M(OR)n+HO—R1—OH→≡M-O—R1—O-M≡+nROH
where ROH is a liquid by-product.

Recently, some procedures were reported for preparation of metal oxides from metal alkoxides without water. One of those procedures is represented by the so-called “nonhydrolytic sol-gel process,” which involves the reaction of metal alkoxides and metal halides (see, e.g., Formasieri G. et al., J. Am. Chem. Soc., 127, 4869, 2005).

Inorganic-organic composite materials are increasingly important due to their extraordinary properties which may arise from synergism between their components. There are many possible applications of the materials. The large number of different combinations in nanocomposites between organic and inorganic species permit potential access to physical properties which could not have been obtained by traditional composite materials.

A design challenge of these hybrid organic-inorganic systems is the control of the mixing between the two dissimilar species, which can determine, e.g., the homogeneity of the final product. The formation of interpenetrating networks (IPNs) between organic and inorganic moieties is one possible approach to solve the inhomogeneity problem. The simultaneous synthesis of an LPN can result in a homogeneous material. A major problem during this process arises from the differential stabilities of intermediates and products. While inorganic systems are thermally quite stable and are often formed at high temperature, most organic ingredients have an upper temperature limit of around about 250° C. Therefore, the synthesis of hybrid composite systems requires a strategy wherein the formation of the components is well-suited to each of the components, e.g., the use of a low-temperature formation procedure. For this reason milder reactions have to be applied for the formation of inorganic network. An ideal procedure for the generation of such composite materials is the sol-gel process. The sol-gel method allows composite materials made of inorganic and organic components which would not survive the very high temperatures of traditional glass making methods.

The formation of homogeneous and optically transparent hybrid materials by a bulk-free radical polymerization of 2-hydroxyethyl methacrylate (HEMA) simultaneously with the sol-gel reaction of tetraethoxysilane (TEOS) as precursor is an example in using the advantage of an attracting interaction (see Trabelsi S. et al., Macromolecules, 38, 6068, 2005). If the sol-gel network formation is fast enough, a macroscopic phase separation can be avoided. This has been demonstrated by applying a rapid non-aqueous sol-gel process where formic acid was used with silicone alkoxides. In this process water, which is necessary for the condensation of the silicate species, was produced by an esterification reaction of the alcohols and was released by the silica precursor and formic acid. In these systems a TEOS/poly(MMA) hybrid was obtained in about 15 min compared to about 200 hr using conventional systems (see Tu Y.-L. et al., J. Mater. Res., 11 (10), 2556, 1996).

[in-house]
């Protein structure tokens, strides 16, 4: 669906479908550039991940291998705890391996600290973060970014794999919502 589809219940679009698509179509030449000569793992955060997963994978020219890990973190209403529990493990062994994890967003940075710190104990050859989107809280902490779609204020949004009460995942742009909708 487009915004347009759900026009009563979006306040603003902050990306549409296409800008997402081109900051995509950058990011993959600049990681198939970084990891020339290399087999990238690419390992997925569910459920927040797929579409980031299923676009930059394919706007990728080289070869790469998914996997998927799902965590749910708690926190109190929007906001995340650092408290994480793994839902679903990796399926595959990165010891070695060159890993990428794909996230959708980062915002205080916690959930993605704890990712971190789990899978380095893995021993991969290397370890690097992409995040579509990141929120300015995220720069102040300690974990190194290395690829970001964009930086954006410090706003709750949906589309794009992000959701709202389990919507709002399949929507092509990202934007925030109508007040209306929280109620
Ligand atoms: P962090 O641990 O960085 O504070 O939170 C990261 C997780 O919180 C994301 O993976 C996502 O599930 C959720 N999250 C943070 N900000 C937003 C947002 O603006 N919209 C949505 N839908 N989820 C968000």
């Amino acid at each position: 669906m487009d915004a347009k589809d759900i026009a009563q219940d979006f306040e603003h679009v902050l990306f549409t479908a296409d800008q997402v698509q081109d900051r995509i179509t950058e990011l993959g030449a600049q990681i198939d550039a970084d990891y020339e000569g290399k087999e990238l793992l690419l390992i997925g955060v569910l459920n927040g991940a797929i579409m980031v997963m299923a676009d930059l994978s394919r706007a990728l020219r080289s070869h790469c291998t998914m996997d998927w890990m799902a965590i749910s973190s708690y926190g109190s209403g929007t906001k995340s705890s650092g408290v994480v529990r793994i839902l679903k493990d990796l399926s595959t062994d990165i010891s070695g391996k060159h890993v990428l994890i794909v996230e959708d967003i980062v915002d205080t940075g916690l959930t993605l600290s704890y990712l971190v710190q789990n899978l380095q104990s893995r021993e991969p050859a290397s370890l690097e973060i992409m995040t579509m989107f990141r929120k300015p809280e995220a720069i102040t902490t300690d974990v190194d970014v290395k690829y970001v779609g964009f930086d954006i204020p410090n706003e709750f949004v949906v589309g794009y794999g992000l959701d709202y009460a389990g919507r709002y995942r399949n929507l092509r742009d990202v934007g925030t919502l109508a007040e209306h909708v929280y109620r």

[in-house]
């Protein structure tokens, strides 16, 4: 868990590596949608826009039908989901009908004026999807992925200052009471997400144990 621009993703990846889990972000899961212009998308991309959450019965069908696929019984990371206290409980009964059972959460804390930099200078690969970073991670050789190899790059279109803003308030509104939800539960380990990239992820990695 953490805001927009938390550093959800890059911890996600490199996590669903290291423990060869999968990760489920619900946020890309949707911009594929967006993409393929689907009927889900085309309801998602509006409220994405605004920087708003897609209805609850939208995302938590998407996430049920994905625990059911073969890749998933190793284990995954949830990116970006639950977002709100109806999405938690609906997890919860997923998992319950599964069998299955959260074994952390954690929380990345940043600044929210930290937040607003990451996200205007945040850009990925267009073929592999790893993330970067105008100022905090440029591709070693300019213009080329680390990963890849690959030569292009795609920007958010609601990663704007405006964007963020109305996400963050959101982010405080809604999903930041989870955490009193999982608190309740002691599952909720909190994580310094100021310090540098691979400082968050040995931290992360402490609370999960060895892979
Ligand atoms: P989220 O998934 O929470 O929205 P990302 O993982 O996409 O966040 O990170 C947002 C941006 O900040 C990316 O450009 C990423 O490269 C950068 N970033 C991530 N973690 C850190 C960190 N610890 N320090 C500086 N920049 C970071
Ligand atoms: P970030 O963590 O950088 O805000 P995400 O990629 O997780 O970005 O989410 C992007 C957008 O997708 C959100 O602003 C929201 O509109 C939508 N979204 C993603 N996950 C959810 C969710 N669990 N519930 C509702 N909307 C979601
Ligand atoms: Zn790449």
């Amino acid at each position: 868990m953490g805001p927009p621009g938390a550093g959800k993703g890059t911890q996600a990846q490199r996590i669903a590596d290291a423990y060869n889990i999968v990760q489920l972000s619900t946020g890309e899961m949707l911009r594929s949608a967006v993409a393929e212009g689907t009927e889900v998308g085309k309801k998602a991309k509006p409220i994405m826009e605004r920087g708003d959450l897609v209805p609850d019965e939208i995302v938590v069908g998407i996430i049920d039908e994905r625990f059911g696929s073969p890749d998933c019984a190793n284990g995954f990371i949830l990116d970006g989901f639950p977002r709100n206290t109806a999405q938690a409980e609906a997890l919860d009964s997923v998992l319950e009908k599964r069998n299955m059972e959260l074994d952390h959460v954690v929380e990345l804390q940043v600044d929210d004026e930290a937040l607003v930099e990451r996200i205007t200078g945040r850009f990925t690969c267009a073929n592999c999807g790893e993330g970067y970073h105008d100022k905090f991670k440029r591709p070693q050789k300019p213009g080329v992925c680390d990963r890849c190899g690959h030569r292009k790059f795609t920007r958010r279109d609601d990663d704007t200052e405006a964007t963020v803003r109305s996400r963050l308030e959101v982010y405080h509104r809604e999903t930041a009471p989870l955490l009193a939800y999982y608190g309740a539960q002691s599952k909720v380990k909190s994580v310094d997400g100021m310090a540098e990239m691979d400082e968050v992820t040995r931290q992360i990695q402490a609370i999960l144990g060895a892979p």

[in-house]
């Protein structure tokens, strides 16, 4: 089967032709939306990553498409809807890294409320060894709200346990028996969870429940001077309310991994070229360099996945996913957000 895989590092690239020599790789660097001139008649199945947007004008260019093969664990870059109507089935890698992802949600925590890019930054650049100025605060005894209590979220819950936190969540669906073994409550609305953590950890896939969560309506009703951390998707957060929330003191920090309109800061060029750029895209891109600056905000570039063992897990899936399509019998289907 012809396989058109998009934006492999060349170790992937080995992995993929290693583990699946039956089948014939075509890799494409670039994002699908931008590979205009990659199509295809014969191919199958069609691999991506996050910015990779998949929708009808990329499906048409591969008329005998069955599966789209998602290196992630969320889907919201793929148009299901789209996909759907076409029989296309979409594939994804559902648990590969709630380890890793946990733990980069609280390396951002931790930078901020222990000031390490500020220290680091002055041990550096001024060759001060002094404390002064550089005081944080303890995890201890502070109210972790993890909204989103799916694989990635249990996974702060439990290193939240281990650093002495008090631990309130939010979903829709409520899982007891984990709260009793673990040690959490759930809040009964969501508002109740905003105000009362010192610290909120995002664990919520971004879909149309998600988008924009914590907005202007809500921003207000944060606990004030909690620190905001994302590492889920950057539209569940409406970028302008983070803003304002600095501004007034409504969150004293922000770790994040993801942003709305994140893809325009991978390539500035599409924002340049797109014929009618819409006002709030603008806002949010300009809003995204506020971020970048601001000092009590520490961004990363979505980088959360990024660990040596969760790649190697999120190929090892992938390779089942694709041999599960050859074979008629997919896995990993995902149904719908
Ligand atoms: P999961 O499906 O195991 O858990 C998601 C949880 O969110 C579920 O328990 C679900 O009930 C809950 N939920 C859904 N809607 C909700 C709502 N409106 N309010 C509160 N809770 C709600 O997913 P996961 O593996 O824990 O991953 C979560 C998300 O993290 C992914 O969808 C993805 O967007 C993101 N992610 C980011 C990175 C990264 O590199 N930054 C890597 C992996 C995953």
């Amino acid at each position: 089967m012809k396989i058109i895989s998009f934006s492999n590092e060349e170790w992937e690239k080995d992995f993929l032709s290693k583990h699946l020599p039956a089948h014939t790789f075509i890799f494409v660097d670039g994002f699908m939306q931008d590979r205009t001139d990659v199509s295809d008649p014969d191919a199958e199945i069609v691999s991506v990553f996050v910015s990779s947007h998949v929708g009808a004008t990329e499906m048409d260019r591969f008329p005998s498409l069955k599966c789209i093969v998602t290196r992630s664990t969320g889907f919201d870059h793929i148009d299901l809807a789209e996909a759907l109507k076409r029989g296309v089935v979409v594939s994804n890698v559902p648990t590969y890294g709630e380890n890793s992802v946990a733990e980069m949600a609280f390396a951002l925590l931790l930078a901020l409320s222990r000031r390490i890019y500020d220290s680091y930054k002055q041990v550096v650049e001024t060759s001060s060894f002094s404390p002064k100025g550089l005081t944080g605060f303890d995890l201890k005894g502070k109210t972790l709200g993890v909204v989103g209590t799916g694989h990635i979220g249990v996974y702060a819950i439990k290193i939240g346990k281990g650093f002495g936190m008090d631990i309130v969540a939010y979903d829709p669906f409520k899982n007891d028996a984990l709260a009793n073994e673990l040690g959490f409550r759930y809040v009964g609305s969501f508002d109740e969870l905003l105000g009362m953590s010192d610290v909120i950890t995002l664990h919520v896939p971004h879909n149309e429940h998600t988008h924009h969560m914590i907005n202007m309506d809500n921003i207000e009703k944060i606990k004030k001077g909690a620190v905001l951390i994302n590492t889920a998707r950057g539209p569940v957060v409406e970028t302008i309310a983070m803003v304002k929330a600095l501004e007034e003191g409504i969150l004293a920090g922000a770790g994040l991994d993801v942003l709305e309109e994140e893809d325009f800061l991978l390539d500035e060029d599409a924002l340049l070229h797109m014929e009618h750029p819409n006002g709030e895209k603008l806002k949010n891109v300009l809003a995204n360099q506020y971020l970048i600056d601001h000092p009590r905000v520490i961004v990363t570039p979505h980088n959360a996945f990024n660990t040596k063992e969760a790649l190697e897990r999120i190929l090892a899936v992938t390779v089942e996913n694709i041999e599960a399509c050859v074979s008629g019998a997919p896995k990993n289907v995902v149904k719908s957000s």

Notwithstanding all the positive aspects of the sol-gel process, it is necessary to consider the main disadvantage, especially for the synthesis of monolithic hybrid composite samples. Once formed, the gelled SiO2 network must be dried, for example, requiring the removal of cosolvent(s) and liberated alcohol, excess water, or a combination thereof. This requisite drying process effectively prevents the practical and reproducible synthesis of monoliths or thick films with dimensions greater than a few millimeters, because these objects tend to shrink, crack, and shatter. Cracking can be minimized in several ways, including, e.g., very slow, controlled drying over the course of weeks or months, by increasing the average pore size through the introduction of, e.g., colloidal silica seed particles, by adding surfactants, by supercritical drying, or by the addition of special reagents. One of the major obstacles to the widespread application of sol-gel techniques is the fact that this drying process is accompanied by extraordinary shrinkage of the solid inorganic phase. Related to the volume fraction of volatiles removed, this shrinkage is routinely on the order about 50-70 weight % (see Grader G. S. et al., J. Sol-Gel Sci. Technol., 21, 157, 2001). The shrinkage on this scale precludes many molding applications and can introduce a high degree of stress in sol-gel monolithic composites. The resulting weight yield of solid product of sol-gel process is typically limited up to about 20-30%. Even in the instance of alcoholysis of metal alkoxides with pure organic acids, without water and cosolvent(s), there are the liquid by-products (e.g., acid esters and water as the polycondensation by-product).